USO, BNO Performance Far Cry From Year-Earlier Gains
Funds like the United States Oil Fund (USO | A-100) and the United States Brent Oil (BNO | 64) have struggled to find upside momentum. The two funds, which compete in a segment populated by at least nine ETFs, invest in near-month WTI crude oil futures contracts, and nearby Brent oil futures, respectively. That makes them a good, if imperfect, proxy for spot oil prices in ETF wrappers.
In the past three months, USO raced higher just to retrace its steps completely in recent weeks. In all, the fund has managed to capture total returns of only 2.5 percent in the three-month period—a relatively weak performance given the season.
BNO has actually delivered a negative performance in the period, as the chart below shows. At the end of the day, while Libya weighs on both oil markets, WTI continues to benefit from tight supplies in Cushing, the delivery point for Nymex-traded oil futures contracts.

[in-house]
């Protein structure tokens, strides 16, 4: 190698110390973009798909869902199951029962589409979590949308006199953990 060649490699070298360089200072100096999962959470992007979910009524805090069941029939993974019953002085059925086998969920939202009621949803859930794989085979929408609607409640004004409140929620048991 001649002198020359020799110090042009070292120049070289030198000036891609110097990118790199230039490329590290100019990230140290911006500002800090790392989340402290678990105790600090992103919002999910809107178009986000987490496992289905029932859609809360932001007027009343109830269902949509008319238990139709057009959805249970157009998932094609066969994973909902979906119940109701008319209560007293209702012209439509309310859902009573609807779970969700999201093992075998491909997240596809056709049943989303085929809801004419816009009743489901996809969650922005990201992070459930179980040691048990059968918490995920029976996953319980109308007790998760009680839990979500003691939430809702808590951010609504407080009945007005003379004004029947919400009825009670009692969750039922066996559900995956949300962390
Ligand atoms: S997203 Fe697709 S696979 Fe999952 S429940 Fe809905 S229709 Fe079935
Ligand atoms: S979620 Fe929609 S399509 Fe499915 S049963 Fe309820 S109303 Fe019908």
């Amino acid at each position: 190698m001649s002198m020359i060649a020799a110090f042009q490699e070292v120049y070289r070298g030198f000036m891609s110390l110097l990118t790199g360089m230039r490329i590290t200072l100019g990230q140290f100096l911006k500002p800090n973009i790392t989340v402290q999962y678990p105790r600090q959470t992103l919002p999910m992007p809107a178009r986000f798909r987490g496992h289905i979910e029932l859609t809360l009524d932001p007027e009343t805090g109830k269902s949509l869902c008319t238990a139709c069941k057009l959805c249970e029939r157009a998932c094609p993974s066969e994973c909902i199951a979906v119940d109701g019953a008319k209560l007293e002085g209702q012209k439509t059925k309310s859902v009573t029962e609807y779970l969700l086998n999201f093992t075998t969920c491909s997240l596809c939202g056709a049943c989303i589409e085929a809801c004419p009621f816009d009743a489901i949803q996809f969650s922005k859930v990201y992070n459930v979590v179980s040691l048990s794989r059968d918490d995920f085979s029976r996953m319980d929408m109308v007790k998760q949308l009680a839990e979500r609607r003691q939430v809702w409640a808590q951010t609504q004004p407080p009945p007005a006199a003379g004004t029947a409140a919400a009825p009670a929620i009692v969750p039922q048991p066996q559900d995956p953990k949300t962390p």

“The markets at long last are reflecting the tightness at Cushing,” said Andy Lebow, senior vice president for energy at Jefferies Bache LLC, referring to the narrowing of the WTI-Brent spread. “It doesn’t appear as if the tightness at Cushing is going to be alleviated anytime in the next few weeks.”
By comparison, in the same three-month period a year earlier, USO rallied nearly 21 percent, while BNO tacked on gains of roughly 10 percent between mid-April and mid-July 2013. That’s a far cry from the unimpressive gains investors have seen so far this summer.
Still, assets are flowing into these funds. Both USO and BNO have managed to attract fresh net assets in the past three months—$159 million and $31 million, respectively.
Charts courtesy of StockCharts.com